My Subaru dealer can order it for $40 plus 8.625% tax.

Looking at what's left on the door of the switch, I don't see how to do an install without removing the interior trim, but I'll check that when the part gets here.

Meanwhile, I jury-rigged a small metal plate to keep the switch depressed so that the battery doesn't get run down because the side door light otherwise stays on all time when the engine is off.

I'll report back when the part arrives. Happy holiday to all!
 

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When you get around to it, if you have the chance, take some photos or note down details of the procedure. Looks as if replacing those switches isn't all that uncommon and a how-to thread ("How to replace door switch, 2005-9"), perhaps in the DIY sub-forum, would likely be highly appreciated.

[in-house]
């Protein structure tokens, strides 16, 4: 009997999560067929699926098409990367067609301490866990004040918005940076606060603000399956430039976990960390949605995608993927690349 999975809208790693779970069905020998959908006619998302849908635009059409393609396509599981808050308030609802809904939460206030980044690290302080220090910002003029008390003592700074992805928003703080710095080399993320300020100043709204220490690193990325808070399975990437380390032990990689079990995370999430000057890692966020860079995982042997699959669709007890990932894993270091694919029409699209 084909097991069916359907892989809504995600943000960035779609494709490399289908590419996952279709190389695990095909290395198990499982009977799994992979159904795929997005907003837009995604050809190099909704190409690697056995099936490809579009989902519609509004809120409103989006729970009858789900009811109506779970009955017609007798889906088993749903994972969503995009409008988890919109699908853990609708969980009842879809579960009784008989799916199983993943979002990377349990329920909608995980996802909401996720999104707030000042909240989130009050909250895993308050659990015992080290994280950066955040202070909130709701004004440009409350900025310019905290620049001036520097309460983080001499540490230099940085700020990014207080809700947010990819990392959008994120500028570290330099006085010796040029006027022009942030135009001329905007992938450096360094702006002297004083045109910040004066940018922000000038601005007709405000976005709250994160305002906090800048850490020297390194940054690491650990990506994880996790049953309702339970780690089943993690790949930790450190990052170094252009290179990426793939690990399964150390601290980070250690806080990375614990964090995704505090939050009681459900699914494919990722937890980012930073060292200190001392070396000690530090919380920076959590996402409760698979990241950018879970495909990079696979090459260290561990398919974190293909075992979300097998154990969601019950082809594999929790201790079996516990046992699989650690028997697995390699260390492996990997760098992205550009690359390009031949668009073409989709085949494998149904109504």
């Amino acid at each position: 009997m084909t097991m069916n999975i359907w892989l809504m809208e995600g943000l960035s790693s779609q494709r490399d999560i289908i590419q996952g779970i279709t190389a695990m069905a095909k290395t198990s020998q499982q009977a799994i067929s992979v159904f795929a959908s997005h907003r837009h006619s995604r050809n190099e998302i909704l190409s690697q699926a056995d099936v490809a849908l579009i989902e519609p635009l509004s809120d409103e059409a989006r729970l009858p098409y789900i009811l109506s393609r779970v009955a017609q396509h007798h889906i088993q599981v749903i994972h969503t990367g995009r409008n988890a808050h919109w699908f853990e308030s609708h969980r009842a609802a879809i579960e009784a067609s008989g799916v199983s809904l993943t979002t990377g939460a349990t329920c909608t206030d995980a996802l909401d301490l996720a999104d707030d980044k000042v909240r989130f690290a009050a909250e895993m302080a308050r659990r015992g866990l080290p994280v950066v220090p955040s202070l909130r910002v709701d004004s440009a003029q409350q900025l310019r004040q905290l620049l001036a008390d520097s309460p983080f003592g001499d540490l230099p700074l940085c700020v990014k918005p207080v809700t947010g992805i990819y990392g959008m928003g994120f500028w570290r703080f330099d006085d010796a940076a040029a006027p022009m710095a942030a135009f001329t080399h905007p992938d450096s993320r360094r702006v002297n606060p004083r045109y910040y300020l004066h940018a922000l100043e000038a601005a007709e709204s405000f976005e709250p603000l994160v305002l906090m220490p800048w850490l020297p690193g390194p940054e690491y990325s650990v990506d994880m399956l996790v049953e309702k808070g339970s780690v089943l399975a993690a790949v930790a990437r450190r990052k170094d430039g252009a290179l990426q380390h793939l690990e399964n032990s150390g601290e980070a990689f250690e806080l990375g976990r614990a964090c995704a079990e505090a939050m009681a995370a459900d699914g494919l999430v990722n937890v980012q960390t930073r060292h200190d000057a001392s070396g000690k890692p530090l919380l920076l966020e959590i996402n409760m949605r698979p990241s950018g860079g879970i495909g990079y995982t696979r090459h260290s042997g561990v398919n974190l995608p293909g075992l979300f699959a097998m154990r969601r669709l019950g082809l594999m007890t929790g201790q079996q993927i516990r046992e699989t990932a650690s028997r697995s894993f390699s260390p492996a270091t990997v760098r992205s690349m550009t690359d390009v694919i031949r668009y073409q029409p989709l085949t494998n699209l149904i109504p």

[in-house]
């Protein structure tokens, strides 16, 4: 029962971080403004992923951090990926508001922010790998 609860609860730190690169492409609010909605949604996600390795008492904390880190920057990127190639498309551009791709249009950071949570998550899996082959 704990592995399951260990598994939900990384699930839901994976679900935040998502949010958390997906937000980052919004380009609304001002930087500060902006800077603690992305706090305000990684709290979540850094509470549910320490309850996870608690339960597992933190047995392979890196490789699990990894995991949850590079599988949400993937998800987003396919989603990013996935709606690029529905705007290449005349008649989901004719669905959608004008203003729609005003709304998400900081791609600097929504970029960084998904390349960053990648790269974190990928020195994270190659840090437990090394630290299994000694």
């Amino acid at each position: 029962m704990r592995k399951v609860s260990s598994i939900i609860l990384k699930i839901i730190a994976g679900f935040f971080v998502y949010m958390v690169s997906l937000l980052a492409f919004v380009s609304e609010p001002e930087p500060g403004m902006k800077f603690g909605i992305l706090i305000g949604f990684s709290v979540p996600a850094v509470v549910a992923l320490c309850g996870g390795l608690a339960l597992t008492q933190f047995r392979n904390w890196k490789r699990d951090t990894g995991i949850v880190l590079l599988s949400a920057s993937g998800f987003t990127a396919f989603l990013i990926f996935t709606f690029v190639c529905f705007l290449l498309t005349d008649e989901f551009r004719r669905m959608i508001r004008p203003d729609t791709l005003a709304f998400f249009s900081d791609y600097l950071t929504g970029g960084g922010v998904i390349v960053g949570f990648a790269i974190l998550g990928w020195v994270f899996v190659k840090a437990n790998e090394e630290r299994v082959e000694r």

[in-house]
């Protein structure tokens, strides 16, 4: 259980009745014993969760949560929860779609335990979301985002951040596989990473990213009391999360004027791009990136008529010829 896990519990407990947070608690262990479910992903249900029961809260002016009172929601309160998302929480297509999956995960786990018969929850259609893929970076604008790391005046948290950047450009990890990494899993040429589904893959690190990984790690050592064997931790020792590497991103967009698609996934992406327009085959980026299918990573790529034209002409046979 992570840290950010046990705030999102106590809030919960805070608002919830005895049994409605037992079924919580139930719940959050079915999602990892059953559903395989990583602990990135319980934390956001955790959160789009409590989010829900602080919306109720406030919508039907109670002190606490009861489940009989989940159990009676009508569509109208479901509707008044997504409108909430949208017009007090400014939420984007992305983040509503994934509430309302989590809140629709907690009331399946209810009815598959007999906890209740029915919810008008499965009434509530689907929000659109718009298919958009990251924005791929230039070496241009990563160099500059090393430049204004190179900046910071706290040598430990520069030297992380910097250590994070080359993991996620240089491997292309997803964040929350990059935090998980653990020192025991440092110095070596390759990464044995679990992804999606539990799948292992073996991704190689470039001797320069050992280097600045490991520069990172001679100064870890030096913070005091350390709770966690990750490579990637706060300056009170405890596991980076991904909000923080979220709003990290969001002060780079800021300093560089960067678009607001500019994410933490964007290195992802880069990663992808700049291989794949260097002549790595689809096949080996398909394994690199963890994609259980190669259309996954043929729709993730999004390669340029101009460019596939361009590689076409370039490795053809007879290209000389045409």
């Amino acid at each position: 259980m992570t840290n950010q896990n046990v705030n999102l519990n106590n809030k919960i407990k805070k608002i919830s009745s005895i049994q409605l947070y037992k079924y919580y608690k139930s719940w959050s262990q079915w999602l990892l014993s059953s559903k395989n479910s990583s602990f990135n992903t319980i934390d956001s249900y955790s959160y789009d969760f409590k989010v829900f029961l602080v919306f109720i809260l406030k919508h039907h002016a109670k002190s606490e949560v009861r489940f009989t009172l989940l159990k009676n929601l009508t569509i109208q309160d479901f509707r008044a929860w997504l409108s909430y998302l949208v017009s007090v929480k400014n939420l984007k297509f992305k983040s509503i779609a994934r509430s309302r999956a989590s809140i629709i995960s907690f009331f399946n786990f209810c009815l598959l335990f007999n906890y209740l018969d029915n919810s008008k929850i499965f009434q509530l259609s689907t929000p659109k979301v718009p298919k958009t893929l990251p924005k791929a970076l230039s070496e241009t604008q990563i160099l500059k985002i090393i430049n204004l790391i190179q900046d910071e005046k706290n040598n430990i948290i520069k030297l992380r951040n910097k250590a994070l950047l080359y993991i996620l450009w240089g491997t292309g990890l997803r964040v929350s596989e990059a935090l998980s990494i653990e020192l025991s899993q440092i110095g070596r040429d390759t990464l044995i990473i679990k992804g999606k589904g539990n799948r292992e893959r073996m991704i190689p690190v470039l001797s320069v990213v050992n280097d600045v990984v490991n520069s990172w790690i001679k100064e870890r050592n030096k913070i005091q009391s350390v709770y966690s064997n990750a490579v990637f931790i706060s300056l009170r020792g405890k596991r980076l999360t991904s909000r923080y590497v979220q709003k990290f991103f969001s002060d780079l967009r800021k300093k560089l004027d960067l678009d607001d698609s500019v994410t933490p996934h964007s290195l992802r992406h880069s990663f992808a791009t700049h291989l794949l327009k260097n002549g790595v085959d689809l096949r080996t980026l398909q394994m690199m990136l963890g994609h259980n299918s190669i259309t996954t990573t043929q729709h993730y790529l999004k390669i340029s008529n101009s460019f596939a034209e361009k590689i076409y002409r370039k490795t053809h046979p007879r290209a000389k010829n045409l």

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I had exactly the same thing happen this week with my '08 Outback.

The replacement switch, 83331AG03A, was $37 at the local dealer. He also had another part for around $50 with a short cable attached to the switch, but there wouldn't have been any advantage to it in my case.

I wasn't able to remove the old switch from the outside because there wasn't enough slack in the wiring to get at the connector on the bottom of the switch. If there had been more slack, it would have been a very simple fix. (Note: the old switch broke apart as I was pulling on it - I was glad I had disconnected the battery first).